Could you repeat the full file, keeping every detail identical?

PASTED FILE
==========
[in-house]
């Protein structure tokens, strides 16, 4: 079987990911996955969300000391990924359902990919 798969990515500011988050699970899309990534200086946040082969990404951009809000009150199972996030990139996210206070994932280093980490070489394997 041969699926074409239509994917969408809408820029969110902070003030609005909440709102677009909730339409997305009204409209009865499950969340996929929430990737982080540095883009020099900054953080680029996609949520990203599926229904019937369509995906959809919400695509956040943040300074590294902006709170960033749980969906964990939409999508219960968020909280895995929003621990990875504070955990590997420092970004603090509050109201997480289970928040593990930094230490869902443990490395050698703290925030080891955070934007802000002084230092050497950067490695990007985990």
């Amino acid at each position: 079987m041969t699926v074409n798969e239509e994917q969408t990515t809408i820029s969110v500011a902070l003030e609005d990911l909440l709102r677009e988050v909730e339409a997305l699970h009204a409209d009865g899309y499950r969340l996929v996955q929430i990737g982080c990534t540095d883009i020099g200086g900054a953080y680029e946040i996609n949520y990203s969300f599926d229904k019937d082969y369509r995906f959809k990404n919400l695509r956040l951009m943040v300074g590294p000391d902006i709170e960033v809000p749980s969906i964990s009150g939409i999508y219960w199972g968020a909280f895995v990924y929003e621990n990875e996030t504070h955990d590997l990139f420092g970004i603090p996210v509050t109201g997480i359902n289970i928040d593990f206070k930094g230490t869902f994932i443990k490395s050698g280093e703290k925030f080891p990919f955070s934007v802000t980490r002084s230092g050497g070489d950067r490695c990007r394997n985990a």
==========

[in-house]
């Protein structure tokens, strides 16, 4: 079987990911996955969300000391990924359902990919 798969990515500011988050699970899309990534200086946040082969990404951009809000009150199972996030990139996210206070994932280093980490070489394997 041969699926074409239509994917969408809408820029969110902070003030609005909440709102677009909730339409997305009204409209009865499950969340996929929430990737982080540095883009020099900054953080680029996609949520990203599926229904019937369509995906959809919400695509956040943040300074590294902006709170960033749980969906964990939409999508219960968020909280895995929003621990990875504070955990590997420092970004603090509050109201997480289970928040593990930094230490869902443990490395050698703290925030080891955070934007802000002084230092050497950067490695990007985990």
């Amino acid at each position: 079987m041969t699926v074409n798969e239509e994917q969408t990515t809408i820029s969110v500011a902070l003030e609005d990911l909440l709102r677009e988050v909730e339409a997305l699970h009204a409209d009865g899309y499950r969340l996929v996955q929430i990737g982080c990534t540095d883009i020099g200086g900054a953080y680029e946040i996609n949520y990203s969300f599926d229904k019937d082969y369509r995906f959809k990404n919400l695509r956040l951009m943040v300074g590294p000391d902006i709170e960033v809000p749980s969906i964990s009150g939409i999508y219960w199972g968020a909280f895995v990924y929003e621990n990875e996030t504070h955990d590997l990139f420092g970004i603090p996210v509050t109201g997480i359902n289970i928040d593990f206070k930094g230490t869902f994932i443990k490395s050698g280093e703290k925030f080891p990919f955070s934007v802000t980490r002084s230092g050497g070489d950067r490695c990007r394997n985990a």